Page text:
Margherita of Savoy

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Princess Margherita
Queen Margharitha di Savoia.jpg
Queen consort of Italy
Tenure 9 January 1878 – 29 July 1900
Spouse Umberto I of Italy
Issue
Victor Emmanuel III
Full name
Margherita Maria Teresa Giovanna di Savoia
House House of Savoy-Genoa (by birth)
House of Savoy (by marriage)
Father Prince Ferdinand, Duke of Genoa
Mother Princess Elisabeth of Saxony
Born (1851-11-20)20 November 1851
Palazzo Chiablese, Turin,
Kingdom of Sardinia
Died 4 January 1926(1926-01-04) (aged 74)
Bordighera, Italy
Burial Pantheon, Rome

Princess Margherita of Savoy (Margherita Maria Teresa Giovanna; 20 November 1851 – 4 January 1926), was the Queen consort of the Kingdom of Italy during the reign (1878–1900) of her husband, Umberto I.

Family[edit]

She was a daughter of Prince Ferdinand, Duke of Genoa and Princess Elisabeth of Saxony.

She married her first cousin Umberto, Prince of Piedmont, on 21 April 1868. On 11 November 1869, Margherita gave birth to Victor Emmanuel, Prince of Naples, later Victor Emmanuel III of Italy. He was their only child.

Queen consort[edit]

On 9 January 1878, Umberto succeeded as the new King of Italy. She became his Queen consort and remained by his side for the rest of his reign. Umberto, after the attempted murders by anarchists Giovanni Passannante and Pietro Acciarito, was killed by another anarchist, Gaetano Bresci, on 29 July 1900.

Margherita encouraged artists and writers and founded cultural institutions, notably the Società del Quartetto, and the Casa di Dante. She was a benefactor of many charities, especially the Red Cross.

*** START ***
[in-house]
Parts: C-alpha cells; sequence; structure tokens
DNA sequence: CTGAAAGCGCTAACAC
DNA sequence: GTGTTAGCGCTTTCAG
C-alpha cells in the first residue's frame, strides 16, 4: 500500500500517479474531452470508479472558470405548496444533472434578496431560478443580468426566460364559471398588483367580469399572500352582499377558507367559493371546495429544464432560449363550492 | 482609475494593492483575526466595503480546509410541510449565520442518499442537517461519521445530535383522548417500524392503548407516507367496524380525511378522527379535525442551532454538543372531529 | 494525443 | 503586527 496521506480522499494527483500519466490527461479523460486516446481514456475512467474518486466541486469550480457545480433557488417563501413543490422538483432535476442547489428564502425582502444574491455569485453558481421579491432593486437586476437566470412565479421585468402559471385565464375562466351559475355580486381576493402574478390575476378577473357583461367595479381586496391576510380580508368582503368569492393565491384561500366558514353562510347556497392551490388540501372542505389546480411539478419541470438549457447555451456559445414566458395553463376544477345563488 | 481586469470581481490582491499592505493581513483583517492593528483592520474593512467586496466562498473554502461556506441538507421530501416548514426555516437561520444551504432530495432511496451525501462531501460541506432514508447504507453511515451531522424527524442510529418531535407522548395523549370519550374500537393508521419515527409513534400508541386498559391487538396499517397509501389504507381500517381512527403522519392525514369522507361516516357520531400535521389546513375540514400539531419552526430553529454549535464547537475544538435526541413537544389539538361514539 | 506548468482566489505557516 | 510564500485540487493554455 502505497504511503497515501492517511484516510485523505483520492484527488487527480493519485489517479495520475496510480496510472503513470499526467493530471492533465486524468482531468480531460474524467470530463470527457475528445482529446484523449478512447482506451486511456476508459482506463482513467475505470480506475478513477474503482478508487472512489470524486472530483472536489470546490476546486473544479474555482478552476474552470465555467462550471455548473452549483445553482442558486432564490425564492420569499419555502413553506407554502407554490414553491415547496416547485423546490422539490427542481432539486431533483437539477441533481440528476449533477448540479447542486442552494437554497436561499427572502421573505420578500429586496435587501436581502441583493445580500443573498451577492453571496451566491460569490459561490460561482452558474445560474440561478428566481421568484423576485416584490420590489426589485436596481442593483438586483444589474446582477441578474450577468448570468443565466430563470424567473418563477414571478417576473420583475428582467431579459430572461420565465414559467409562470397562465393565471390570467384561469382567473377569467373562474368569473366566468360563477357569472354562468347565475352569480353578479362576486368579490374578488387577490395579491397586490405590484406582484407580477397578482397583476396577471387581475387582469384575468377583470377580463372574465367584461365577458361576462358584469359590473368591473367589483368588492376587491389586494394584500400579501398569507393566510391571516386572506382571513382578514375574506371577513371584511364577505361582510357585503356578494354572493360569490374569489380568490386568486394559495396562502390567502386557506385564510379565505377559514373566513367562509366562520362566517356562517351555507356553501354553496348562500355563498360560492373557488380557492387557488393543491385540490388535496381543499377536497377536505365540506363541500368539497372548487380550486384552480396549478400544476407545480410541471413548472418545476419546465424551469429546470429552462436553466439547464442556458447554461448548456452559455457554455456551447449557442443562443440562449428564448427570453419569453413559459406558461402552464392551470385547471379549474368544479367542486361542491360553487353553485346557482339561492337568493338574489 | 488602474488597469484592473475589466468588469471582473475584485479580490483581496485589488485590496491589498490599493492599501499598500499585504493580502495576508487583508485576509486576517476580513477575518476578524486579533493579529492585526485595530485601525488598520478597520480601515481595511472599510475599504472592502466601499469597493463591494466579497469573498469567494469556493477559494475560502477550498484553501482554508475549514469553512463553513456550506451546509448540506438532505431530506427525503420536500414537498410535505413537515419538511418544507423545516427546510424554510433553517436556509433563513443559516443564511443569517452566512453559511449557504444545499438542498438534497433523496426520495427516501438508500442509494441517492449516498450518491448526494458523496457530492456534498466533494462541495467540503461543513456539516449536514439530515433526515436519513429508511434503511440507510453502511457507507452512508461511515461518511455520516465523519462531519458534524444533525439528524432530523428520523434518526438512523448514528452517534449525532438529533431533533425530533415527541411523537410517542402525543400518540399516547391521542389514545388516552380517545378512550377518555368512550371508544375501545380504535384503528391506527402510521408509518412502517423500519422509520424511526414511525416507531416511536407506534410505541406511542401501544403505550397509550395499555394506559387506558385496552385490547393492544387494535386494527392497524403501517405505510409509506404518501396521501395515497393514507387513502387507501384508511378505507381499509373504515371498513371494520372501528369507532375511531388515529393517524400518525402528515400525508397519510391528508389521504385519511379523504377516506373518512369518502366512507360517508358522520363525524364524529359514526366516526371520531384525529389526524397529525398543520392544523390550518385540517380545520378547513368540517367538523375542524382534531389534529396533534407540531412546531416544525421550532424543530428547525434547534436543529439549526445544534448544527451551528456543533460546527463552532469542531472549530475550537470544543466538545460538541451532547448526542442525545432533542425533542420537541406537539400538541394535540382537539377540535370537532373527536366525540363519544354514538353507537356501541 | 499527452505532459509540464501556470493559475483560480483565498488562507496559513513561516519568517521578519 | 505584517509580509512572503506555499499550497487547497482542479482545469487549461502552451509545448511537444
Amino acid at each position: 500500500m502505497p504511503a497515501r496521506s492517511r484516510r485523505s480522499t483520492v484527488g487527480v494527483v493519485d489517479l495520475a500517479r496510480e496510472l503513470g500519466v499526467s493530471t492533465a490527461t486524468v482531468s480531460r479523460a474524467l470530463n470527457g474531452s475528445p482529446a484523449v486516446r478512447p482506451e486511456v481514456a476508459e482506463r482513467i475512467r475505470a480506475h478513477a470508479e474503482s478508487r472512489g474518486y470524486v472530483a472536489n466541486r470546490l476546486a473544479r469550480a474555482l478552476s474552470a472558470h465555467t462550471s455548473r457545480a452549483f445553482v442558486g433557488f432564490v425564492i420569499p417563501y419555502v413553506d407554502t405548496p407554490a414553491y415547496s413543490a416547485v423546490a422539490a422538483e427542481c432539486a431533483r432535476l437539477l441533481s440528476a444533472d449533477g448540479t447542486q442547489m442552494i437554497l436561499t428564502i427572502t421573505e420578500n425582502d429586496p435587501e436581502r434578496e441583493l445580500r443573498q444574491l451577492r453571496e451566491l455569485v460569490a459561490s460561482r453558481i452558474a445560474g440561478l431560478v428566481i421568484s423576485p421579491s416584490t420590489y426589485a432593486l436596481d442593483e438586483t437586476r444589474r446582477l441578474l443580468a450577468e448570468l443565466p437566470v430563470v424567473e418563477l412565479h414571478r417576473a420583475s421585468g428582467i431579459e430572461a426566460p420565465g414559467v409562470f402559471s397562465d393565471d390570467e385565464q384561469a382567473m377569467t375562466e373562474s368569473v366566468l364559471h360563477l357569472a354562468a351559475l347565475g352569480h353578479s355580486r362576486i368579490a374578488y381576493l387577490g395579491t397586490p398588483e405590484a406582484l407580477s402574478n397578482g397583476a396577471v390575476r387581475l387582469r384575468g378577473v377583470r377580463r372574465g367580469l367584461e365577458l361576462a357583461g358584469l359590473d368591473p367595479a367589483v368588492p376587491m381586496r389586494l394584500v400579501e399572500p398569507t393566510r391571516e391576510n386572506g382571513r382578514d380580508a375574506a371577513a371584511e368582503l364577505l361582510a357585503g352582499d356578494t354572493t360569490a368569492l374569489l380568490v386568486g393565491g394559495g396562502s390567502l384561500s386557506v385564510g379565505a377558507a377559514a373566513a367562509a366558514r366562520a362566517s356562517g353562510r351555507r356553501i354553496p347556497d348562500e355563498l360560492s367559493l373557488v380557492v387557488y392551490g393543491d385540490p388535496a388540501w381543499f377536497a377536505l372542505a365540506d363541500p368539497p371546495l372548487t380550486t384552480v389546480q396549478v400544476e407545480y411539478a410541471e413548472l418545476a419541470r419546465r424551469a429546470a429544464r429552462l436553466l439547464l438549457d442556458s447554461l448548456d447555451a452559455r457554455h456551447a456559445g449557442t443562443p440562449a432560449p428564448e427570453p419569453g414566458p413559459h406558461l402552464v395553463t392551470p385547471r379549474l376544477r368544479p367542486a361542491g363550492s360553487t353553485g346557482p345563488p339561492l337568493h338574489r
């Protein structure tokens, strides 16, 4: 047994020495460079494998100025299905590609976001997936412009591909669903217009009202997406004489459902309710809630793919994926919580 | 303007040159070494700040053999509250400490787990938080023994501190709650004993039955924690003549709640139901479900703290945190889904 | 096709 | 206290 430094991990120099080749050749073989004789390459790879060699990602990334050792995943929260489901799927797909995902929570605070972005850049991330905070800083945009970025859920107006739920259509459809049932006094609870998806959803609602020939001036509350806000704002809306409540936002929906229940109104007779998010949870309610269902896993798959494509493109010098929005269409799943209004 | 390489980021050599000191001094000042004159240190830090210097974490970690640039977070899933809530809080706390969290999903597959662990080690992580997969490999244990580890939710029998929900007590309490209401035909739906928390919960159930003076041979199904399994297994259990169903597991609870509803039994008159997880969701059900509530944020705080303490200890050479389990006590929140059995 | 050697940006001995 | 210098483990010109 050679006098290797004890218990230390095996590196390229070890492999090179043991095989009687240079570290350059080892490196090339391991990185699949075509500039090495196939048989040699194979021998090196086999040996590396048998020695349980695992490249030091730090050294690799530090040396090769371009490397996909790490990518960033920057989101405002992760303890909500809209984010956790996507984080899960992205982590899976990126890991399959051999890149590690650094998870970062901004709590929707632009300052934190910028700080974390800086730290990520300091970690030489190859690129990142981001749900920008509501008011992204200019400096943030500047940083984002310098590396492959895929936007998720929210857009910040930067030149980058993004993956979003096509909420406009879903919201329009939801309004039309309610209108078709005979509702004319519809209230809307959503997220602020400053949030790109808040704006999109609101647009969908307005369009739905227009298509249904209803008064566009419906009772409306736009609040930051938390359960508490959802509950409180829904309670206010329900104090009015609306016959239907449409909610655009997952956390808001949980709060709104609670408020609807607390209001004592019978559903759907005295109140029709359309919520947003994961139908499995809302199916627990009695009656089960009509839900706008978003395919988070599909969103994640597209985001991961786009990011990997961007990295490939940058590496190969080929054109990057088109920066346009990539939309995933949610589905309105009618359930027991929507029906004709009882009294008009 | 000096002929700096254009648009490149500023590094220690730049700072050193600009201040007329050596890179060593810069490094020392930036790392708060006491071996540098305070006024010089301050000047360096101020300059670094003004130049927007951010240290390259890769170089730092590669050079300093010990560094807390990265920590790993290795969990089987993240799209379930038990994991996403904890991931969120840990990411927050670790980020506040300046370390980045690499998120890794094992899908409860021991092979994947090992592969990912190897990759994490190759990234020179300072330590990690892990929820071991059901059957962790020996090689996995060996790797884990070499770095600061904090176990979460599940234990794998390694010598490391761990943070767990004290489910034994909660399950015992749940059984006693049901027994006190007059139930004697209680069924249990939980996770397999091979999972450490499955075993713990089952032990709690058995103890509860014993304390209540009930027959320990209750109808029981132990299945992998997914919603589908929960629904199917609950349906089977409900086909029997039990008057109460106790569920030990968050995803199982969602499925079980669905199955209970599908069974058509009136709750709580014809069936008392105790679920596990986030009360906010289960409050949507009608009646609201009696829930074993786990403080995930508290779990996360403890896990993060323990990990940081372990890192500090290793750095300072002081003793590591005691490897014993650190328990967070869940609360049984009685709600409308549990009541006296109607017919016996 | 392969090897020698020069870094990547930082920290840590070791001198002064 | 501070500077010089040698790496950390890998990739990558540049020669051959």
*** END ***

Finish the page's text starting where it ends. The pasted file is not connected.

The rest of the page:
On 18 August 1893, in the company of various guides, porters, Alpini, politicians and aristocrats, Margherita climbed the Punta Gnifetti (or Signalkuppe), a peak of the Monte Rosa massif on the Swiss-Italian border, for the inauguration of the mountain hut named after her.[1] At 4,554 metres the Capanna Regina Margherita, remains the highest hut in Europe. Margherita later accepted the position of Honorary President of the Ladies' Alpine Club.[2]

Politically she leant towards Fascism—in October 1922 the quadrumvirs (Emilio De Bono, Italo Balbo, Michele Bianchi and Cesare Maria de Vecchi) visited her at Bordighera to pay their respects prior to the March on Rome[citation needed].

Legacy[edit]

In 1881, the mining town of Margherita in Assam, India was named after her.

In 1889, the Margherita pizza, whose red tomatoes, green basil, and white cheese represent the Italian flag, was named after her.[3]

In 1906, the Queen mother’s nephew Luigi Amedeo, Duke of the Abruzzi made the first ascent of the highest summit of Mount Stanley (the third highest mountain in Africa) and named it Margherita Peak in her honour.[4]

In 2011, some of the Queen's jewellery was auctioned at Christies.[5]

Titles, styles, honours and arms[edit]

Titles and styles[edit]

  • 20 November 1851 – 21 April 1868 Her Royal Highness Princess Margherita of Savoy
  • 21 April 1868 – 9 January 1878 Her Royal Highness The Princess of Piedmont
  • 9 January 1878 – 29 July 1900 Her Majesty The Queen of Italy
  • 29 July 1900 – 4 January 1926 Her Majesty The Queen Mother of Italy

Ancestry[edit]

Notes[edit]

  1. ^ ‘Rifugio Regina Margherita alla Punta Gnifetti’, varasc.it. The official opening ceremony took place a fortnight later on 4 September.
  2. ^ David Doughan, Peter Gordon, Women, Clubs and Associations in Britain (2007), p. 111
  3. ^ "Classic dishes named after people". Daily Telegraph. 
  4. ^ Peter Bridges, ‘A Prince of Climbers’, Virginia Quarterly Review, 76-1 (Winter 2000), 38–51.
  5. ^ "A collection of antique tortoiseshell jewels". Christies. 
Margherita of Savoy
Born: 20 November 1851 Died: 4 January 1926
Italian royalty
Vacant
Title last held by
Marie Louise of Austria
Queen consort of Italy
9 January 1878 – 29 July 1900
Succeeded by
Elena of Montenegro